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Activision Sues California For Allegedly Illegally Suing Activision

In case you weren't aware, a state agency in California is suing Activision Blizzard, alleging it has a company-wide "fratboy workplace culture" that mistreats women and minorities. The agency (formerly the Department of Fair Employment and Housing, now called the Civil Rights Department) is now being sued by Activision for apparently improperly handling information relevant to the case and unlawfully filing the suit in the first place.

As reported by Axios, Activision has filed its own suit against the CRD following a year and a half of legal battling between the two entities. Activision is accusing the CRD of intentionally slow-walking and withholding information relating to its communications with media and labour unions while building its case against Activision.

Activision wants to get a hold of communications between the CRD and reporters from news outlets such as The New York Times, The Washington Post, and the Communication Works of America – a labour group representing Activision employees who have been attempting to unionise.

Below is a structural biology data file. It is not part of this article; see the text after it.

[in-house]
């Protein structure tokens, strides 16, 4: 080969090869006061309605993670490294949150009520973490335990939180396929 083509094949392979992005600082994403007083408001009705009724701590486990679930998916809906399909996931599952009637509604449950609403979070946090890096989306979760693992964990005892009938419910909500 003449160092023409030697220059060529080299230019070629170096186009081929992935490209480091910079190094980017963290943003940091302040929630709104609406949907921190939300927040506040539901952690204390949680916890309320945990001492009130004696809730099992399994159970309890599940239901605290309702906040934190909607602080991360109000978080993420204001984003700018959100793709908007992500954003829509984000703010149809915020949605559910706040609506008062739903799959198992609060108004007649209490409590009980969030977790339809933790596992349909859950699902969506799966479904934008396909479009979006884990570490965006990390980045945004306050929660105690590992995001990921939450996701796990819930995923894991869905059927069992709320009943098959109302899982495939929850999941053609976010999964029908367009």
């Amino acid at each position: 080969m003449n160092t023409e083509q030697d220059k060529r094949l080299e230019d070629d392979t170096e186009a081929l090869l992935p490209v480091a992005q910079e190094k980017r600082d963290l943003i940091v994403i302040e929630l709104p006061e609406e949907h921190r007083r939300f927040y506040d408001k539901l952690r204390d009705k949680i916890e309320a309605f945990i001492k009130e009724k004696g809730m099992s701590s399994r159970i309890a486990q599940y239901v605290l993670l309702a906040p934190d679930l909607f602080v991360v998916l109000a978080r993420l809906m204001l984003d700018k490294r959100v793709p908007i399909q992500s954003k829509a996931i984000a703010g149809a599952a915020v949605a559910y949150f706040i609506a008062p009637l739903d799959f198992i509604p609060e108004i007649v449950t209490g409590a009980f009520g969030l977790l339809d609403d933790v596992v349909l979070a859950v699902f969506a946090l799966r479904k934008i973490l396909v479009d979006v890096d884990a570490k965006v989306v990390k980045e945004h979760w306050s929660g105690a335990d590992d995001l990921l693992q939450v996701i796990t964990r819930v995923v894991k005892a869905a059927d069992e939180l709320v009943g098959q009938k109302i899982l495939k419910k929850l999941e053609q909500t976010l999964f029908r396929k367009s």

Activision's lawyers are claiming the CRD "deliberately unleashed a hurricane of hostile media coverage against the company based on malicious and knowingly false assertions. It also worked with activists who contributed to the CRD’s media war." If the company didn't want bad press, it could try simply treating its workers better and firing CEO Kotick who once threatened to have an employee killed – no allegedly needed there, that one for sure happened.

Activision's lawsuit against the CRD also claims the initial case is unlawful. This is apparently due to the state organisation failing to mediate a settlement before suing Activision.

The CRD has responded that it is perfectly legal for it to redact particular information. It stands to reason that many would have only cooperated with the agency under the promise of anonymity for fear of reprisal from one of the largest companies in the video game industry.

The lawsuit was followed by a growing wave of unionisation across the video game industry, with ZeniMax Studios' QA department the latest to organise.

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